- Objectives of the Intercultural Readiness Approach
- Assessing intercultural competences with the IRC
- Rationale behind the competences
- Outcomes of IRC Assessment
- For which purposes can the IRC be used?
- The IRC in its current format is less ideal for:
- For whom is it appropriate?
- Clarifying the term Competence
The degree to which people actively try to influence their social environment, based on a concern for building relationships and integrating different people and concerns. The scores indicate to what extent a person focuses on the different people with whom he or she is interacting; knows how to engage them and get them committed to a shared goal. People with high scores invest into developing relationships and building strong and diverse networks. They constantly seek to understand the needs and interests of different stakeholders, and feel confident that they can create flexible solutions to meet those needs.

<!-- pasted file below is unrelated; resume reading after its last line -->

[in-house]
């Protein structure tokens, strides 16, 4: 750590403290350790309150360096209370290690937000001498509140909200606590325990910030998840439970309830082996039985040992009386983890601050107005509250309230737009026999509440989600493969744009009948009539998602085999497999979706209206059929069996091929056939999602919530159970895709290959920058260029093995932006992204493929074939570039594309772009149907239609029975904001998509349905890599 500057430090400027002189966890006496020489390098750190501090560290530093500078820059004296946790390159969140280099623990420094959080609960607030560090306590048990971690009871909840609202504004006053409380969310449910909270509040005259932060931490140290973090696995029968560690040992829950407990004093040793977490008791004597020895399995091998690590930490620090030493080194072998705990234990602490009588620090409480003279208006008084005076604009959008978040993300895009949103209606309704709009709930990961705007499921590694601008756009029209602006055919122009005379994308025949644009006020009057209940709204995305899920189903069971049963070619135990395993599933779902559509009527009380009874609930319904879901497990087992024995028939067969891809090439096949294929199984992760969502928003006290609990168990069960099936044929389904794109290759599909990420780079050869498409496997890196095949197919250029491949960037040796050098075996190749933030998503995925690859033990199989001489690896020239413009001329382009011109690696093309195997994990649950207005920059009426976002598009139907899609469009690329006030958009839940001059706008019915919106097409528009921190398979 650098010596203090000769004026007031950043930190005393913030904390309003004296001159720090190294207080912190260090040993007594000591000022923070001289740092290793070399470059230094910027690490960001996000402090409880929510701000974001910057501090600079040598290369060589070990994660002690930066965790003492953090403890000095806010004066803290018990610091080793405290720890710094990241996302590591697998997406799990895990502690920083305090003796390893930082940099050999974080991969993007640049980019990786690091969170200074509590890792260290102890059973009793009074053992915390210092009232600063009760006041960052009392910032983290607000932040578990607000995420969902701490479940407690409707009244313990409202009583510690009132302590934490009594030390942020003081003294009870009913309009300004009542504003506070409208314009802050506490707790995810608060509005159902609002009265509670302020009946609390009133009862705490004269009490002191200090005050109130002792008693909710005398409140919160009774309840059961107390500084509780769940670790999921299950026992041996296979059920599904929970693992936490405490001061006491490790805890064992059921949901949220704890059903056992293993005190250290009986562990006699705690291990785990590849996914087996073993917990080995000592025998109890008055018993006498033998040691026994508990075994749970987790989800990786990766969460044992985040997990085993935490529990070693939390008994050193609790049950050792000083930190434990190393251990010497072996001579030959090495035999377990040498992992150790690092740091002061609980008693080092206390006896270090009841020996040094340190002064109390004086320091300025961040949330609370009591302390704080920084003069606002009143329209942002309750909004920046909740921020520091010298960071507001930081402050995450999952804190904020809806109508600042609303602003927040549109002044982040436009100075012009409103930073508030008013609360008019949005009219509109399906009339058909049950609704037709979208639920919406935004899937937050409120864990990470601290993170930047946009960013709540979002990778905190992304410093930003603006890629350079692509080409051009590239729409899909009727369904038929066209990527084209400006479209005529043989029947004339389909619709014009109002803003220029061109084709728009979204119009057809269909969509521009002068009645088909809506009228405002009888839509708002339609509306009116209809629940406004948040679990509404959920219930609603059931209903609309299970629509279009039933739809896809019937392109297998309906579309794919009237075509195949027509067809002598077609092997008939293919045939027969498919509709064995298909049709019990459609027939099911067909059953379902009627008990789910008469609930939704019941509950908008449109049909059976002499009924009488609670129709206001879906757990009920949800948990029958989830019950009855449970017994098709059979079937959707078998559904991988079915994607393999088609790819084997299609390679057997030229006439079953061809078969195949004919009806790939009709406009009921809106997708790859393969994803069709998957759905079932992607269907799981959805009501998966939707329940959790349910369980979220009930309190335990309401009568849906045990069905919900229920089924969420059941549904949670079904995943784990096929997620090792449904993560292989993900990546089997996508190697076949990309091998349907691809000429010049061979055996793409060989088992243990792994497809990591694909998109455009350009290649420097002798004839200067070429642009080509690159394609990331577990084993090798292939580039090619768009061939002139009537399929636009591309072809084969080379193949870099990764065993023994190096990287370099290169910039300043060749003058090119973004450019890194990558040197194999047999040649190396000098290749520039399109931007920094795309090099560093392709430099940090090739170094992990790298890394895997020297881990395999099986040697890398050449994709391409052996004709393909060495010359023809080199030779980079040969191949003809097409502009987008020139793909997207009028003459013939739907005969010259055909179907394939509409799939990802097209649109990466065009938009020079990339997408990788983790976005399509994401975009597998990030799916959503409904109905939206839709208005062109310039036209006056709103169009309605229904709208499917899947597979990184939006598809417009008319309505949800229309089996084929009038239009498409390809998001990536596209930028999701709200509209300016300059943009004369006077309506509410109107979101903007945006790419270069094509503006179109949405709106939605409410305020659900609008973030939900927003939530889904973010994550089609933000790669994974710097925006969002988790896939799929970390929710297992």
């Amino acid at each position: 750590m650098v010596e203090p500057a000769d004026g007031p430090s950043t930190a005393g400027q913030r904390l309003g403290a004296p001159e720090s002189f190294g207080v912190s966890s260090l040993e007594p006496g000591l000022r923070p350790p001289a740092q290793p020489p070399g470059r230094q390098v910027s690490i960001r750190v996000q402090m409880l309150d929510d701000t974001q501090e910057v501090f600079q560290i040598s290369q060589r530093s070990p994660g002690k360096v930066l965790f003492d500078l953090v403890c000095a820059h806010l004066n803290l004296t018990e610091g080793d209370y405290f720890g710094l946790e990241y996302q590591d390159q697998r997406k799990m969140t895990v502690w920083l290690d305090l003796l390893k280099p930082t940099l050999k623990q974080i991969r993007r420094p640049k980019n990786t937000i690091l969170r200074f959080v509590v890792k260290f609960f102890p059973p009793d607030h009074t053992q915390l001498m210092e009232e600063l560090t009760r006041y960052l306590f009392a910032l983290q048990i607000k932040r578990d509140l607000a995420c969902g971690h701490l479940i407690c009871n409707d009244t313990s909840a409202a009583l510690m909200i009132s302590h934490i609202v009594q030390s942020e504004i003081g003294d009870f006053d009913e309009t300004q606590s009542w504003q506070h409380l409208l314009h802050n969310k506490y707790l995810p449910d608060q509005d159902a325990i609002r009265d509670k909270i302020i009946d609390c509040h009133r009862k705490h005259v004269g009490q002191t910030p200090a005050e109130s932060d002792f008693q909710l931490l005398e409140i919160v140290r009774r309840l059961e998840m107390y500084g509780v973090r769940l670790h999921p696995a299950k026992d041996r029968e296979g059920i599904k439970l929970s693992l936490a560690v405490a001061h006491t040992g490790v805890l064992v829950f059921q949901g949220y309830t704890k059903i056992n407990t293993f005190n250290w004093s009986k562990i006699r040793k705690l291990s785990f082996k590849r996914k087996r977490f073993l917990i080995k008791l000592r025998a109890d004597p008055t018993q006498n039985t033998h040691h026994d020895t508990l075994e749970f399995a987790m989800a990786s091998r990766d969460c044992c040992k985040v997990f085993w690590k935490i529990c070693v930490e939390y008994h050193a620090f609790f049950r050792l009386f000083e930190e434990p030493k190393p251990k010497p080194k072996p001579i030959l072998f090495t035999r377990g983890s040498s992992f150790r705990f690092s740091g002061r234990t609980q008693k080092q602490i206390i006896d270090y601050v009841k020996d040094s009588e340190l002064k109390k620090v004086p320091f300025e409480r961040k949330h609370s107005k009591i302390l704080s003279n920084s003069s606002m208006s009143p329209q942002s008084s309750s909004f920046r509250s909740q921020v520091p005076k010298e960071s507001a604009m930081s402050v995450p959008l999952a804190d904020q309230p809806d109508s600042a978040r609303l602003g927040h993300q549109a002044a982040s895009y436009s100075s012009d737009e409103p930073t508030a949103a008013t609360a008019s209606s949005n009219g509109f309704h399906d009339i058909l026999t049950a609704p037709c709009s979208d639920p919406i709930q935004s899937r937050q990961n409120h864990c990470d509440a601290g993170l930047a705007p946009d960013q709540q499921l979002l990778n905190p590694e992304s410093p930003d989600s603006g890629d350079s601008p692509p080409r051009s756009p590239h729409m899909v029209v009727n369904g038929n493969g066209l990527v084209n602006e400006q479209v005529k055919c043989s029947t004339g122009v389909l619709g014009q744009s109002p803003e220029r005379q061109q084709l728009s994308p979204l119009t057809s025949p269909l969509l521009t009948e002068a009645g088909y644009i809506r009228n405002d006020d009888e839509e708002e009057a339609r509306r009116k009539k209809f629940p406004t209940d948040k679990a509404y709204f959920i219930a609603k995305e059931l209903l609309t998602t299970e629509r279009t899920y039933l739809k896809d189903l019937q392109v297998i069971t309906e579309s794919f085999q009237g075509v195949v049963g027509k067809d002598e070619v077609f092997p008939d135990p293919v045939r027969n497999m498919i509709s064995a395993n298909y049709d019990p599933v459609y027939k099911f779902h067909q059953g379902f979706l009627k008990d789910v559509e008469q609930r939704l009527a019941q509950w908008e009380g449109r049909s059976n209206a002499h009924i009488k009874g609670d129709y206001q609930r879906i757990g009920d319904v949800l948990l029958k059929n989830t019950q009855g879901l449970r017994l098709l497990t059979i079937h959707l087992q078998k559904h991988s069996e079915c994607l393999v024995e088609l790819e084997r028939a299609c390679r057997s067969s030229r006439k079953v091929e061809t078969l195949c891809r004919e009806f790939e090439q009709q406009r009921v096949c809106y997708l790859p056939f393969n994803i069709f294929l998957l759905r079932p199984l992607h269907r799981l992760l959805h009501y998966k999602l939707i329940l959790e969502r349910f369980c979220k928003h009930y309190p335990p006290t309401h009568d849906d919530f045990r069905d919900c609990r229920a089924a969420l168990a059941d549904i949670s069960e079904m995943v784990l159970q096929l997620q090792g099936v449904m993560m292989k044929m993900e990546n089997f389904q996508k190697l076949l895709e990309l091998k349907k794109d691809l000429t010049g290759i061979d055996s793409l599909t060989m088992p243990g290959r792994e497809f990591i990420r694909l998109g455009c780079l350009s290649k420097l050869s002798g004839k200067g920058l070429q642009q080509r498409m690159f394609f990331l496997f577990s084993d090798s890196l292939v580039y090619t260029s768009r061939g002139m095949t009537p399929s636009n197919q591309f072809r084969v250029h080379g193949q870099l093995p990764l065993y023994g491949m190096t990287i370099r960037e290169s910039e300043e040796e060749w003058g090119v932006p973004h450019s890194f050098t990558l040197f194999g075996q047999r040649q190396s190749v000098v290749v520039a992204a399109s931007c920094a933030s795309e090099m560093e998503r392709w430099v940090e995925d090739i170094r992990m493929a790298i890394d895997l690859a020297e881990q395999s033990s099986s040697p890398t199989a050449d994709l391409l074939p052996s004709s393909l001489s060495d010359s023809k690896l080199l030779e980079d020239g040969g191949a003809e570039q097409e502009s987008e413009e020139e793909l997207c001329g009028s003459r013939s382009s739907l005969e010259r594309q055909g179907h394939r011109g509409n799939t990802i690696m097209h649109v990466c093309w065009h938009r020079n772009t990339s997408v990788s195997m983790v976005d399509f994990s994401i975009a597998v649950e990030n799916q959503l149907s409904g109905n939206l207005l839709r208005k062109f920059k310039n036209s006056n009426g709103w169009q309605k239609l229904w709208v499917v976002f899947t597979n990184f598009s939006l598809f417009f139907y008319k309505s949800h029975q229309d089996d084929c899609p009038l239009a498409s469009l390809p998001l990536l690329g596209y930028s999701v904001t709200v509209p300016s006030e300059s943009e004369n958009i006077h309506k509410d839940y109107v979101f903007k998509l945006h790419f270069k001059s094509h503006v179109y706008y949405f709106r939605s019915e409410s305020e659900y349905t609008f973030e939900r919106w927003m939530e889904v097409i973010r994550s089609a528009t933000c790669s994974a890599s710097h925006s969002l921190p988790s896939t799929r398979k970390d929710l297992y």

- Facet 1 – Building Relationships
- Facet 2 – Reconciling Stakeholder Needs
- Building Commitment and cooperating in multicultural teams
- Is management of social processes more important for multicultural than for monocultural teams?
- Building Commitment and managerial/leadership competences
- Leadership or Management?
- Transactional and transformational leadership
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